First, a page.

Weeds come in all sizes, shapes and growth forms, and are found everywhere, not just in your garden. Different types of weeds have different impacts. For example:
- wilding pines – trees drop seeds that quickly take over open ground to grow pine forests
- Chilean rhubarb – forms large clumps that shade out native plants
- old man's beard – a vine that smothers native plants.
By identifying a weed you'll find out the impact it will have on its environment.
Weed identification guides
Like any plant, different weeds are identified by their characteristics. Plant identification guides can be used to help identify which weed you are dealing with. Once you know what it is, you can easily find out how to control it.
Use these websites to identify and learn more about different weeds:
- Weed list - Weedbusters website
Search from a list of over 100 weeds.
Types of weeds
The weeds you identify are likely to be one of these types.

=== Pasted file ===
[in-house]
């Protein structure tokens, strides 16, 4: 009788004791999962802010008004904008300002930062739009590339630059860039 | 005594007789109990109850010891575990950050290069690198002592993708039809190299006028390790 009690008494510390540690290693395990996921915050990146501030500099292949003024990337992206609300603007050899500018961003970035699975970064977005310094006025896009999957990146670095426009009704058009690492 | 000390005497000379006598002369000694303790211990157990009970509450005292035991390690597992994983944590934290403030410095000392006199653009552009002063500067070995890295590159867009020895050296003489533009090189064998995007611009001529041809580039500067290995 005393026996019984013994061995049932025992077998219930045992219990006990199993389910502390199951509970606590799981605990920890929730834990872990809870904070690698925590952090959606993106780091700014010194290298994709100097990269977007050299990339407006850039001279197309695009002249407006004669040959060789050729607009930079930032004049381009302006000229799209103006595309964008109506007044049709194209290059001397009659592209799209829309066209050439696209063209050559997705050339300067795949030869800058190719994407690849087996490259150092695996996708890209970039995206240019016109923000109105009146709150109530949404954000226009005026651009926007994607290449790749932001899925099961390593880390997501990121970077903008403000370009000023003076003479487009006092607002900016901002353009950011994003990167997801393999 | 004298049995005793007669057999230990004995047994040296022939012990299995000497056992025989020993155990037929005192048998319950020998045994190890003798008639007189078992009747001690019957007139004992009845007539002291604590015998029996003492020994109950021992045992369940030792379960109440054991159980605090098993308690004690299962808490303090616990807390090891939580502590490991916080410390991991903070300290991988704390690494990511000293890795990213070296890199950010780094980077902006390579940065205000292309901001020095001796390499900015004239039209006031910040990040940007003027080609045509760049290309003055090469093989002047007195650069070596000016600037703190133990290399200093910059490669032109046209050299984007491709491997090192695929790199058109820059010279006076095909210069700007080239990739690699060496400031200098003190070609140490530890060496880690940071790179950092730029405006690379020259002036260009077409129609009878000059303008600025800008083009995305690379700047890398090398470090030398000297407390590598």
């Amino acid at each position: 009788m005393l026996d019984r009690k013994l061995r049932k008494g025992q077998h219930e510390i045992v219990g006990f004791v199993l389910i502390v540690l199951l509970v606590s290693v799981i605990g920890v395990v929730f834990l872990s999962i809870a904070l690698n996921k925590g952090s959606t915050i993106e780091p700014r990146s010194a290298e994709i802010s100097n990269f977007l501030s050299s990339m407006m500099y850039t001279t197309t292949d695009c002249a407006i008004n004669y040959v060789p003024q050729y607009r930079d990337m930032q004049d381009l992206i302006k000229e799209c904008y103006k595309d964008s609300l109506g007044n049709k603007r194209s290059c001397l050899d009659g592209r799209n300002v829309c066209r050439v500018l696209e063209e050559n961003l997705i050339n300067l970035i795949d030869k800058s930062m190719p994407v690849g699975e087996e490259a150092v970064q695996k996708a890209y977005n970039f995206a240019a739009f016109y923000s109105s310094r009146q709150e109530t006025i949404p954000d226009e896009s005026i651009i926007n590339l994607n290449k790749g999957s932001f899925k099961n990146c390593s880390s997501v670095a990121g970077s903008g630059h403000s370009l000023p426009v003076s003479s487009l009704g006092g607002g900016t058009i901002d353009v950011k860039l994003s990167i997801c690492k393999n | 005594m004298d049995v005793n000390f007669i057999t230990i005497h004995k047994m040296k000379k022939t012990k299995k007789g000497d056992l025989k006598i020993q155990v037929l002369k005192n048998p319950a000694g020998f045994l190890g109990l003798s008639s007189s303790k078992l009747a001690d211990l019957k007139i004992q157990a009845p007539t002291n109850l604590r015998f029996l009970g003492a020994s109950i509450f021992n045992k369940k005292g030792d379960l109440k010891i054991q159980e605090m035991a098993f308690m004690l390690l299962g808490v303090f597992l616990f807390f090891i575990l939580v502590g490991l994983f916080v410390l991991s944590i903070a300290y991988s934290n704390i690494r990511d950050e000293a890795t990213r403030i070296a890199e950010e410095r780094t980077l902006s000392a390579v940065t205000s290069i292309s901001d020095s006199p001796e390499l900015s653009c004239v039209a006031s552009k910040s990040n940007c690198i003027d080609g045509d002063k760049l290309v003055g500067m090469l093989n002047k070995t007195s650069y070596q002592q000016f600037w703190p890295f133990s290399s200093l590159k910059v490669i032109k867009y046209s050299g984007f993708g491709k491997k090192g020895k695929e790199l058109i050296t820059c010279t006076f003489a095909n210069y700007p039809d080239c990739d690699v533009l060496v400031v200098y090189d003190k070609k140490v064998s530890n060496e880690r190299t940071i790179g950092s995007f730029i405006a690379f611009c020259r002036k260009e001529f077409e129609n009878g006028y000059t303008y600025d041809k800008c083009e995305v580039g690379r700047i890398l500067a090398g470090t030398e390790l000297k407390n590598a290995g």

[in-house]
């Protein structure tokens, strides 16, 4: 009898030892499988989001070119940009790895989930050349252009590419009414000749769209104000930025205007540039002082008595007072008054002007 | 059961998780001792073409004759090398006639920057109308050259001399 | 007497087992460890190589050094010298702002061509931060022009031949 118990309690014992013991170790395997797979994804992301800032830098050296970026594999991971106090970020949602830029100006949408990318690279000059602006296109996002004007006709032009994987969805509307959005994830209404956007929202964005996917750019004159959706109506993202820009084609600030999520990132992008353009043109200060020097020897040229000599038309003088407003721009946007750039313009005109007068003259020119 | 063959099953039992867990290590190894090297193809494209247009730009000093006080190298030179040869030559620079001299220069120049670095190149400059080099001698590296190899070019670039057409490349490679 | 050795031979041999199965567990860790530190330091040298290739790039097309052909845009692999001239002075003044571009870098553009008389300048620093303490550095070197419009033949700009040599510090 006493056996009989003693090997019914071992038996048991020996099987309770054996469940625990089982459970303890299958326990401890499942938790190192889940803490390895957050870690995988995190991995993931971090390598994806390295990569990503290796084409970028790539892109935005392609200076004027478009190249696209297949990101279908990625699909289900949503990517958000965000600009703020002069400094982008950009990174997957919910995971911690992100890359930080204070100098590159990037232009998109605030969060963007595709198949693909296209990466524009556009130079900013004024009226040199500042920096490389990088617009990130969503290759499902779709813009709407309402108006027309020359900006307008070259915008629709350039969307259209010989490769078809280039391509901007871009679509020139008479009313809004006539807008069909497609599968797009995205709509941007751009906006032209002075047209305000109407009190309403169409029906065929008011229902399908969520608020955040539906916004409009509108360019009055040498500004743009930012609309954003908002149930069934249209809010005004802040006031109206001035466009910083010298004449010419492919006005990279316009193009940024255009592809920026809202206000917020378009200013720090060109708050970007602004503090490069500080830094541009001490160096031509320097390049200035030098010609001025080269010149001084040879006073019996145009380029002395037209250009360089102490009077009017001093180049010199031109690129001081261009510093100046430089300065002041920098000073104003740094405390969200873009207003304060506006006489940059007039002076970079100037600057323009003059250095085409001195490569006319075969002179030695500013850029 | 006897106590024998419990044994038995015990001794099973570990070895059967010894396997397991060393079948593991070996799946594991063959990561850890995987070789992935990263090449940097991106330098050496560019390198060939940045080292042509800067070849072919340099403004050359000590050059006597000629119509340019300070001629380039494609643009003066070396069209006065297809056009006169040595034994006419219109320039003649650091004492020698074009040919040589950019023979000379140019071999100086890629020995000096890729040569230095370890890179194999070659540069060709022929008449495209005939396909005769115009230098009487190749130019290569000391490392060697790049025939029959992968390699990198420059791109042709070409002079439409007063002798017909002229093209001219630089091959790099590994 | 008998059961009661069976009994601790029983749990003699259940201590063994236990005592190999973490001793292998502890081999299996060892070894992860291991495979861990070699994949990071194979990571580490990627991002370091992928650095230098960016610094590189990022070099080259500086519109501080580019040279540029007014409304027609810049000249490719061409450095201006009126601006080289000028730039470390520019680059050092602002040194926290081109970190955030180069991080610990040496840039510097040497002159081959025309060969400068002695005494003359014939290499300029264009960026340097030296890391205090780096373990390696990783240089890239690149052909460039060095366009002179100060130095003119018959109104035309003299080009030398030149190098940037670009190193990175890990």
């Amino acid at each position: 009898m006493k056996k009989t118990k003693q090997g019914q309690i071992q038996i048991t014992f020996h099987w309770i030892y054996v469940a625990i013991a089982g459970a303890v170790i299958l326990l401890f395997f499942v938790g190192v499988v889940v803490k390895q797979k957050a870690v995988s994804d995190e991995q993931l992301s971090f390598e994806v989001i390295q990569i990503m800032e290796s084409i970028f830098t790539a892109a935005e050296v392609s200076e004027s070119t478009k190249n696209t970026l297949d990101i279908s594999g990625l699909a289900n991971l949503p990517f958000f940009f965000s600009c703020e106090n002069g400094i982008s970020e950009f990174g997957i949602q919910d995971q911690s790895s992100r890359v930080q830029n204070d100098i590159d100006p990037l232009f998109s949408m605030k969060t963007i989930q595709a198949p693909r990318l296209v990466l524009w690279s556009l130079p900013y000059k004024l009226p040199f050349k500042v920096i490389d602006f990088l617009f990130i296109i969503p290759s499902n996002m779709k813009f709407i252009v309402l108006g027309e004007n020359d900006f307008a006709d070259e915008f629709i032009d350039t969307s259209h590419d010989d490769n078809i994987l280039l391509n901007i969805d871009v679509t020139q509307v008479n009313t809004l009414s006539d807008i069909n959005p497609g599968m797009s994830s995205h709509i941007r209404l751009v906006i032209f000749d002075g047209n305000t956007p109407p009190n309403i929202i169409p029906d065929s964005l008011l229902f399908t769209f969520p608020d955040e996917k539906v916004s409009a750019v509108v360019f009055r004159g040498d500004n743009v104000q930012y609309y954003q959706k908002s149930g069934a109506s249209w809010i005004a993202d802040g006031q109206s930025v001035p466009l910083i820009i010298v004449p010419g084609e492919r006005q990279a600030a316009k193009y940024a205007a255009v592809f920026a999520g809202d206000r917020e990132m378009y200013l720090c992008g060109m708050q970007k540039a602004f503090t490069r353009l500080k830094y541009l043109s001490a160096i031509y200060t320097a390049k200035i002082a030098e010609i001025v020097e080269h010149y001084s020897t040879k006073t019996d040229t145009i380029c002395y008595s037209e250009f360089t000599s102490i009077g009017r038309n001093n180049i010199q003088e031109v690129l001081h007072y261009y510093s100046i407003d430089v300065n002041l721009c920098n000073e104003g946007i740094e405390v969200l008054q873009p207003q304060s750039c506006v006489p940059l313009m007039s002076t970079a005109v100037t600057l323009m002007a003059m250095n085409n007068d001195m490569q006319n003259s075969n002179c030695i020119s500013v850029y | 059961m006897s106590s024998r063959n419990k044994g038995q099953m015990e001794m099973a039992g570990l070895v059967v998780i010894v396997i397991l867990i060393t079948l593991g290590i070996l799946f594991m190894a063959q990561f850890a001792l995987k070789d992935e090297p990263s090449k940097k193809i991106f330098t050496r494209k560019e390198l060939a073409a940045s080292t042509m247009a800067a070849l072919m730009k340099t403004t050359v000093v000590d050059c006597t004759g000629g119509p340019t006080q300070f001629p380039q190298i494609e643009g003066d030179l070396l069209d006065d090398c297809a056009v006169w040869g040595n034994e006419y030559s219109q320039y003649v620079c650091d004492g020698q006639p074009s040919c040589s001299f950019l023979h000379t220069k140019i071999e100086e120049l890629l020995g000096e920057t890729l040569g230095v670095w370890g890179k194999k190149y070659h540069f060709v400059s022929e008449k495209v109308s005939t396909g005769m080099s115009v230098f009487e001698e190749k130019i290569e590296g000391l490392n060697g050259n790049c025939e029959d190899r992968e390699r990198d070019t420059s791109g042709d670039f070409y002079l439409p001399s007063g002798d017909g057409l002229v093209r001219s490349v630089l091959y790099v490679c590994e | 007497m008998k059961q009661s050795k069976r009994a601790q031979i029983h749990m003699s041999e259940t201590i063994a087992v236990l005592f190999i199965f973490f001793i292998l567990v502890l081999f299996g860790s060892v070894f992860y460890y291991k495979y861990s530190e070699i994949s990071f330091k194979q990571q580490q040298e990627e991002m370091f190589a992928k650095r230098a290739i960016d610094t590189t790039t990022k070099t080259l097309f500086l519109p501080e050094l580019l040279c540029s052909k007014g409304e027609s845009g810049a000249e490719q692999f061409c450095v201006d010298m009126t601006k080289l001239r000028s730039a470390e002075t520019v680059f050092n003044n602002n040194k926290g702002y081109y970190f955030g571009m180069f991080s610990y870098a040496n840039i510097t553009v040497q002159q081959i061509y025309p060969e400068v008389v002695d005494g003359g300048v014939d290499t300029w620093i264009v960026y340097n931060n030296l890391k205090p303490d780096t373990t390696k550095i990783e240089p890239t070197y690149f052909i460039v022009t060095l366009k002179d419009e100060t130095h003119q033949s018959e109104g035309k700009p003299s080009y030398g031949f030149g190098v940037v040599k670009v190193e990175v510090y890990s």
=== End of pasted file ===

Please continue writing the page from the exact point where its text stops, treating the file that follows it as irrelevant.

Trees and shrubs (woody plants)
Weeds that are trees or shrubs overtop or replace other plants and alter the composition of native plant communities, often preventing native plant regeneration.
Common trees considered weeds include: wattles, willows, tree privet and wilding pines. Common weeds that are shrubs include: barberry, gorse, heather, broom and buddleja.
Herbs (non-woody plants)
Herbs or perennials are non-woody plants. They can overtop small plants, crowding out native plants and preventing the regeneration of native seedlings.
Examples include: wandering willie, chilean rhubarb, wild ginger and pampas grass. They can also occur in aquatic habitats eg, oxygen weed that grows in lakes.
Vines climb and scramble, smothering trees and forest canopies.
Ivy, old man’s beard, Japanese honeysuckle, climbing spindleberry, mothplant and banana passionfruit are all problem weed vines in New Zealand.